Popular Science Monthly/Volume 47/June 1895/Irritability and Movement in Plants
|IRRITABILITY AND MOVEMENT IN PLANTS.|
By D. T. MACDOUGAL.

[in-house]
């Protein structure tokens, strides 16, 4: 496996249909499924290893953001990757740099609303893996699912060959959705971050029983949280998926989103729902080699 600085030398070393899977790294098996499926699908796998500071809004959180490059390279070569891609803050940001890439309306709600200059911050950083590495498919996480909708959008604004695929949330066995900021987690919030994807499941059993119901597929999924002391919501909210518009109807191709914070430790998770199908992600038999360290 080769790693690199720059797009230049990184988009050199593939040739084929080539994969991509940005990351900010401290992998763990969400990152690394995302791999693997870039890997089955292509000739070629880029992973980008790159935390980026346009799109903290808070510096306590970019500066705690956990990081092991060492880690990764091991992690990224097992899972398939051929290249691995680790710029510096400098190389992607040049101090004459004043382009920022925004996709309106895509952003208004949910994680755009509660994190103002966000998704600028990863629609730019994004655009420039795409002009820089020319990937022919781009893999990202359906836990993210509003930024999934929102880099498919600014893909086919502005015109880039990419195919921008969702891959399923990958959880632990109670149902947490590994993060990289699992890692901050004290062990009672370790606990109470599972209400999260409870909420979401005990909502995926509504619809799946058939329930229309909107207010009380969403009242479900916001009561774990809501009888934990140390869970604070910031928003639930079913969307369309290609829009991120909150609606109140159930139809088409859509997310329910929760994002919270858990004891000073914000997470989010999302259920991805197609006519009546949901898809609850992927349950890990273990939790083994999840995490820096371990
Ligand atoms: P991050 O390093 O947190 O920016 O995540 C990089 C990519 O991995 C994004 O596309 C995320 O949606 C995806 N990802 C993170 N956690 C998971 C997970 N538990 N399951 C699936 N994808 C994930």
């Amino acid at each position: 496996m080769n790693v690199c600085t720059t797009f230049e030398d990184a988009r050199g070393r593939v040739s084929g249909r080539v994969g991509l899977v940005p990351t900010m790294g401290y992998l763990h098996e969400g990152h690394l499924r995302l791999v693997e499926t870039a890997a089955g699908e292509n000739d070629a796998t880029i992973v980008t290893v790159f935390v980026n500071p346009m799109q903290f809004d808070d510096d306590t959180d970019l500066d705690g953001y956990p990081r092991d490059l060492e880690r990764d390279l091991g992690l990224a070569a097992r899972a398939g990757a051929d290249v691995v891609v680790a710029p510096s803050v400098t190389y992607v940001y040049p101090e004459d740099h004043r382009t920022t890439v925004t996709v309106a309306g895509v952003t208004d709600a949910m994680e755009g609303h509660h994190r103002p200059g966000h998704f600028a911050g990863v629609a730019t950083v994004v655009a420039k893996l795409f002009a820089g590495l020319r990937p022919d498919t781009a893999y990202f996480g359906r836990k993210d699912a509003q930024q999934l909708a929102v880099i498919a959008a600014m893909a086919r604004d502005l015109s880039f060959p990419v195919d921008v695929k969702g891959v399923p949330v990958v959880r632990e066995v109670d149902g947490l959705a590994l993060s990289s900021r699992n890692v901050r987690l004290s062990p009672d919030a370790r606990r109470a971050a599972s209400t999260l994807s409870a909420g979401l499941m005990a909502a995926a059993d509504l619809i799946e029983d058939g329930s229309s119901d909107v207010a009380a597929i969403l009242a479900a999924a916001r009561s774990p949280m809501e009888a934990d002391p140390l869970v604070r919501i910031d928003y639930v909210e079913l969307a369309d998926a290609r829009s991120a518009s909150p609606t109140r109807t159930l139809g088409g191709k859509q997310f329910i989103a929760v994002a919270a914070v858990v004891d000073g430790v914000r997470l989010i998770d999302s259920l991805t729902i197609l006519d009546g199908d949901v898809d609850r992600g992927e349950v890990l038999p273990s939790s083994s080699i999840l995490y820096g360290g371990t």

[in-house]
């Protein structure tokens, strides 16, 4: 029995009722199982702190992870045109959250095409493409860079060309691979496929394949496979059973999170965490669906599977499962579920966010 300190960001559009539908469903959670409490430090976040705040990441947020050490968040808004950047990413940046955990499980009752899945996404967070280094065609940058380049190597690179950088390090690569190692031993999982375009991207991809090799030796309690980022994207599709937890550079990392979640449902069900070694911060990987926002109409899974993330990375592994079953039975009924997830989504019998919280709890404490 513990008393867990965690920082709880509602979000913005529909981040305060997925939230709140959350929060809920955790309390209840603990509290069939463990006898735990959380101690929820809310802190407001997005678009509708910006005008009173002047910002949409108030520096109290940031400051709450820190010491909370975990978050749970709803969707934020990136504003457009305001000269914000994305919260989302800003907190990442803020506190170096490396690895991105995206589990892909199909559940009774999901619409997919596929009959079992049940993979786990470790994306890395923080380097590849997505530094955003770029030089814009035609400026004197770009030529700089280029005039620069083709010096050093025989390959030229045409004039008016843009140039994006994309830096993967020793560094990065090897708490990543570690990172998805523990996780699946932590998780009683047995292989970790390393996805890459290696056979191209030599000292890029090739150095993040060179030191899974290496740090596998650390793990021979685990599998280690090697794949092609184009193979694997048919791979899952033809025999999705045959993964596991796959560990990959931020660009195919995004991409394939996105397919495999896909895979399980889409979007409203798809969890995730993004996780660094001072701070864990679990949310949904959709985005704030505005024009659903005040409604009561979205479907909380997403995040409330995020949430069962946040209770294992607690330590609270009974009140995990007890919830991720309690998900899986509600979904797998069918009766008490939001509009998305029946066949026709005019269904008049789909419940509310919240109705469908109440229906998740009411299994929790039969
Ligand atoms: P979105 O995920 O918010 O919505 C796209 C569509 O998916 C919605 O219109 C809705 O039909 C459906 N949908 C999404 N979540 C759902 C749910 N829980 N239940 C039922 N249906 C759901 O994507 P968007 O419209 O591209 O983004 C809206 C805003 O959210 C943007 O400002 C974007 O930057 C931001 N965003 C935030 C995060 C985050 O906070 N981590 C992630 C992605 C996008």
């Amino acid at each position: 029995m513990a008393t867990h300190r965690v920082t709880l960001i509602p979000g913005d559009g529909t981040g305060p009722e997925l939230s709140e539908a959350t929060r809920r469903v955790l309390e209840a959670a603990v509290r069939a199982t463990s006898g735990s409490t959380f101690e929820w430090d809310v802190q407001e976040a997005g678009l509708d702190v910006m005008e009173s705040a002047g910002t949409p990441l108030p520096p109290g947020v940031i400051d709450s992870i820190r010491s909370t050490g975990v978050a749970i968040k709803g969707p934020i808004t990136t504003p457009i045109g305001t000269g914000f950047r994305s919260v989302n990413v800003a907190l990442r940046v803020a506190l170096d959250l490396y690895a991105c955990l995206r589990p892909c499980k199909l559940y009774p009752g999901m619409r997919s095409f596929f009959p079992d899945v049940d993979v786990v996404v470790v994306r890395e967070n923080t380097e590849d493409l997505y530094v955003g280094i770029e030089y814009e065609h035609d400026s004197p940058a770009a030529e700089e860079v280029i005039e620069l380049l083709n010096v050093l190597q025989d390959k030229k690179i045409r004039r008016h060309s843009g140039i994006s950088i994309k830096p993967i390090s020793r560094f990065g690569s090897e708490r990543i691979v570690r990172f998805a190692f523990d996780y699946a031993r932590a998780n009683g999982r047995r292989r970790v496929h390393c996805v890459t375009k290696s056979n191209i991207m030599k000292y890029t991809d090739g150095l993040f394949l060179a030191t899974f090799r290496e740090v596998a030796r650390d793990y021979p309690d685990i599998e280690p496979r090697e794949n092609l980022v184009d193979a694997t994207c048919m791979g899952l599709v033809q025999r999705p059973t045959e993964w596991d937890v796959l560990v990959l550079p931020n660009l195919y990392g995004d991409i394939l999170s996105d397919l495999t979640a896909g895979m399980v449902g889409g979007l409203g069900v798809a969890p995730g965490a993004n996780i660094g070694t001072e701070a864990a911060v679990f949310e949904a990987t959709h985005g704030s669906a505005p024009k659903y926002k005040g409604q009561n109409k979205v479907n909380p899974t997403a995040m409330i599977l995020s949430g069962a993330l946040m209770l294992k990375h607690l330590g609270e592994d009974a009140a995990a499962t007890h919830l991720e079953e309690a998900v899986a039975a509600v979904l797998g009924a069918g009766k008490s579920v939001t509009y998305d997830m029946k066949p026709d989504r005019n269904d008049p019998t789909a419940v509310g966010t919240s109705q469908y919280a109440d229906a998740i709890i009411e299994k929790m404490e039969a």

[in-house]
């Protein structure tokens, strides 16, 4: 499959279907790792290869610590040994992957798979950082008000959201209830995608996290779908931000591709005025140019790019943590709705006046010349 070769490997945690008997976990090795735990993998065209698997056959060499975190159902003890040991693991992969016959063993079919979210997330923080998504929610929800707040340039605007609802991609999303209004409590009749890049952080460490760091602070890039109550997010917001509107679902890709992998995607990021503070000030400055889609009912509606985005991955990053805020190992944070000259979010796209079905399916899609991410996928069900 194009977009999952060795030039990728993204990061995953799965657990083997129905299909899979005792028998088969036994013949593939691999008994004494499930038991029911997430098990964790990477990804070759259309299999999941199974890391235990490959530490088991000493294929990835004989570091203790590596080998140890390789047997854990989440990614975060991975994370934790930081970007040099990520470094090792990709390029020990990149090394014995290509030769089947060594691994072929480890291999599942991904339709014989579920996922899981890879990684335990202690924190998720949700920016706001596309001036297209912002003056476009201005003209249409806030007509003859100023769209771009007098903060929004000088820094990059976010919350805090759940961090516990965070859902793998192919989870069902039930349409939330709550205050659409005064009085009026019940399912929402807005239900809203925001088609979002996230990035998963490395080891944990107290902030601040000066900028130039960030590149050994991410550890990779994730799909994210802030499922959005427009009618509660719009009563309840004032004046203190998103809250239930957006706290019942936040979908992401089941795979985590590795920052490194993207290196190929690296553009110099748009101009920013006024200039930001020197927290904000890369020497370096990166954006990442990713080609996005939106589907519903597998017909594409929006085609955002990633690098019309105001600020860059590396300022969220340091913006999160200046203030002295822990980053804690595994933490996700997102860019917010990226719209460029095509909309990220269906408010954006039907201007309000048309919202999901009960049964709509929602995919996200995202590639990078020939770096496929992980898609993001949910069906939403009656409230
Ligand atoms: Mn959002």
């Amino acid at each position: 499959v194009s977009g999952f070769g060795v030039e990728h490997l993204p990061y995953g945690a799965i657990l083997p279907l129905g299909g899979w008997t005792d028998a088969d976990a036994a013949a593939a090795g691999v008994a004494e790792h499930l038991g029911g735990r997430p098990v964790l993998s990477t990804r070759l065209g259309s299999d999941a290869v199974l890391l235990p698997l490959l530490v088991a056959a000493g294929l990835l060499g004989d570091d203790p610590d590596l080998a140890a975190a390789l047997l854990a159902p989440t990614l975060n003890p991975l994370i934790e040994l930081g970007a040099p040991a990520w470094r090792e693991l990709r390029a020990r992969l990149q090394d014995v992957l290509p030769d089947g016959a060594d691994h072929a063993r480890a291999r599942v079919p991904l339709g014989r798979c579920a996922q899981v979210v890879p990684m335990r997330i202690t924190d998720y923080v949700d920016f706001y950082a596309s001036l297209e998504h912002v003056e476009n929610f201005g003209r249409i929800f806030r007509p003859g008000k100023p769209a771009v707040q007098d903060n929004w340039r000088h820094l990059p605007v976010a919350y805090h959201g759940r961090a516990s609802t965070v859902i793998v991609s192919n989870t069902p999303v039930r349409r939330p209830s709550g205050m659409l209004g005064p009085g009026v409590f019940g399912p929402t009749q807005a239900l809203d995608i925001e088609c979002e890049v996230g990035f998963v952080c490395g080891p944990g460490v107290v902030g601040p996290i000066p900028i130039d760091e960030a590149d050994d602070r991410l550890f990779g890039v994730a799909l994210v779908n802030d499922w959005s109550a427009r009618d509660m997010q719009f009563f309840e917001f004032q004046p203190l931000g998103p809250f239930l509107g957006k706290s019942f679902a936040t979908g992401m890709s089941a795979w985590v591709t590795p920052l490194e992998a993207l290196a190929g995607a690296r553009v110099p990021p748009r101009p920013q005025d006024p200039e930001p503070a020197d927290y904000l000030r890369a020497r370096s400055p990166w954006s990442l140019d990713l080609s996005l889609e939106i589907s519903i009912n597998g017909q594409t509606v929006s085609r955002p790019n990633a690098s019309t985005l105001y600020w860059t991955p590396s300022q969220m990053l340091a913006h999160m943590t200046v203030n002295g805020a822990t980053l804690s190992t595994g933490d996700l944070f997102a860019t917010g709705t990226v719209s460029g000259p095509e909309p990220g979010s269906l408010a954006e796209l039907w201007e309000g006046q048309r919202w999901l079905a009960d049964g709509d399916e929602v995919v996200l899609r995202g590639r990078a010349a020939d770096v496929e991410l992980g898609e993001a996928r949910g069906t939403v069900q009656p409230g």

WITH the extension of information concerning the scope, purposes, and adaptations of the movements exhibited by plants, the determination of the nature of the specific forms of irritability under which these movements are induced becomes a question of very great interest. The more apparent movements of plants have long been matters of common observation, yet no apprehension as to their real nature existed before the middle of the present century. Previous to that time natural philosophy was chiefly busied in the definition of the "distinctive qualities" of the great groups—plants, animals, and minerals—and perpetuated without serious inquiry the beautiful vagaries of Aristotle as to the possession of a materialistic soul by plants. Both before and after the dictum of Linnæus, "Lapides crescunt, vegetabilia crescunt et vivunt, animalia crescunt, vivunt et sentient" (1735), the literature of natural history is rich in allusions to the possessions of functions by plants corresponding to the senses of animals. The only actual distinction made by Linnæus between the two groups was the denial of ideal perception to plants. Erasmus Darwin, in his Zoönomia (1794), supposes that plants possess voluntary power. He says: "The sleep of animals consists in the suspension of voluntary motion, and as vegetables are subject to sleep there is reason to conclude that the various actions of opening and closing their petals and foliage may be ascribed to a voluntary power; for without the faculty of volition sleep would not have been necessary for them." Probably a fair representation of prevalent thought on this subject at an early part of the present century is made by the admirable treatise of Tupper, in which he attributes to plants irritability, a form of instinct (to account for spontaneous movements), and a low form of sensation, which he supposes might be accompanied by a degree of consciousness—"and as sensation does exist in animals independently of those eminent attributes with which it is combined in our natures as rational agents, may we not reasonably infer that vegetables have likewise their share of sensitive power, and consequently the means of enjoying their existence?" Hence, as vegetables are necessarily so different from animals in their mode of existence, it is very evident that we can not form any idea how they feel under any circumstances; but we are not on this account to conclude that they are destitute of every kind of sensation. "As they possess life, irritability, and motion, spontaneously directing their organs to what is natural and beneficial to them, and flourishing according to their success in satisfying their wants, may not the exercise of their vital functions be attended with some degree of sensation, however low, and some consequent share of happiness? (Vide Smith's Introduction to Botany.)"